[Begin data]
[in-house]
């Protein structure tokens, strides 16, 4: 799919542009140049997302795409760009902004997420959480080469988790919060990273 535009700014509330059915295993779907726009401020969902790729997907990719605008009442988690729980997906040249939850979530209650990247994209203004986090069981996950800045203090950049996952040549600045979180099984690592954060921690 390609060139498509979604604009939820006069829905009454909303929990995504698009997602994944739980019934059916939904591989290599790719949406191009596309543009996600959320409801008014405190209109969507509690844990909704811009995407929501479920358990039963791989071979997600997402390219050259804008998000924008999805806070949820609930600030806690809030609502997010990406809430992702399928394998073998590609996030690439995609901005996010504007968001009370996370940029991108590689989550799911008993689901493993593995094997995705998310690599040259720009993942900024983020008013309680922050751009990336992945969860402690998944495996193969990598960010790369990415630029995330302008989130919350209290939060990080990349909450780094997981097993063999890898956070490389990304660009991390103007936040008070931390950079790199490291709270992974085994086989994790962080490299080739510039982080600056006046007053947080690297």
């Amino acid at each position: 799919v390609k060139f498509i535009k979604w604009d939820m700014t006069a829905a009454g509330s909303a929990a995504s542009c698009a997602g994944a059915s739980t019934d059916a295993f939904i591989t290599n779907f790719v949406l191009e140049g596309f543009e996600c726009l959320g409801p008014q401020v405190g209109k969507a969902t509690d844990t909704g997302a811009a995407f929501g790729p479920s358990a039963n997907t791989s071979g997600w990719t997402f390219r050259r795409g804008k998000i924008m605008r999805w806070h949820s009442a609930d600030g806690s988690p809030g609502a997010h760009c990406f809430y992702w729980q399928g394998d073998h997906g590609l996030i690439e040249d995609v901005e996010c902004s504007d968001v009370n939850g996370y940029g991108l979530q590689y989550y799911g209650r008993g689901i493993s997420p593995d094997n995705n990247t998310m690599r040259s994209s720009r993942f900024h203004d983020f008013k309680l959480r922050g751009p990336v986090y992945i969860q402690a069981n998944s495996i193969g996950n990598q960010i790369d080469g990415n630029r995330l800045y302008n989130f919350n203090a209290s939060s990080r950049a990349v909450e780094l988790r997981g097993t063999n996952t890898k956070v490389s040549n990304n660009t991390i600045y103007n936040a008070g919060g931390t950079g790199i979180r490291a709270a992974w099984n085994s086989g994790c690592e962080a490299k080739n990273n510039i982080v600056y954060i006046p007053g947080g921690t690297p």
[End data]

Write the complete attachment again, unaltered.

[in-house]
């Protein structure tokens, strides 16, 4: 799919542009140049997302795409760009902004997420959480080469988790919060990273 535009700014509330059915295993779907726009401020969902790729997907990719605008009442988690729980997906040249939850979530209650990247994209203004986090069981996950800045203090950049996952040549600045979180099984690592954060921690 390609060139498509979604604009939820006069829905009454909303929990995504698009997602994944739980019934059916939904591989290599790719949406191009596309543009996600959320409801008014405190209109969507509690844990909704811009995407929501479920358990039963791989071979997600997402390219050259804008998000924008999805806070949820609930600030806690809030609502997010990406809430992702399928394998073998590609996030690439995609901005996010504007968001009370996370940029991108590689989550799911008993689901493993593995094997995705998310690599040259720009993942900024983020008013309680922050751009990336992945969860402690998944495996193969990598960010790369990415630029995330302008989130919350209290939060990080990349909450780094997981097993063999890898956070490389990304660009991390103007936040008070931390950079790199490291709270992974085994086989994790962080490299080739510039982080600056006046007053947080690297």
């Amino acid at each position: 799919v390609k060139f498509i535009k979604w604009d939820m700014t006069a829905a009454g509330s909303a929990a995504s542009c698009a997602g994944a059915s739980t019934d059916a295993f939904i591989t290599n779907f790719v949406l191009e140049g596309f543009e996600c726009l959320g409801p008014q401020v405190g209109k969507a969902t509690d844990t909704g997302a811009a995407f929501g790729p479920s358990a039963n997907t791989s071979g997600w990719t997402f390219r050259r795409g804008k998000i924008m605008r999805w806070h949820s009442a609930d600030g806690s988690p809030g609502a997010h760009c990406f809430y992702w729980q399928g394998d073998h997906g590609l996030i690439e040249d995609v901005e996010c902004s504007d968001v009370n939850g996370y940029g991108l979530q590689y989550y799911g209650r008993g689901i493993s997420p593995d094997n995705n990247t998310m690599r040259s994209s720009r993942f900024h203004d983020f008013k309680l959480r922050g751009p990336v986090y992945i969860q402690a069981n998944s495996i193969g996950n990598q960010i790369d080469g990415n630029r995330l800045y302008n989130f919350n203090a209290s939060s990080r950049a990349v909450e780094l988790r997981g097993t063999n996952t890898k956070v490389s040549n990304n660009t991390i600045y103007n936040a008070g919060g931390t950079g790199i979180r490291a709270a992974w099984n085994s086989g994790c690592e962080a490299k080739n990273n510039i982080v600056y954060i006046p007053g947080g921690t690297p």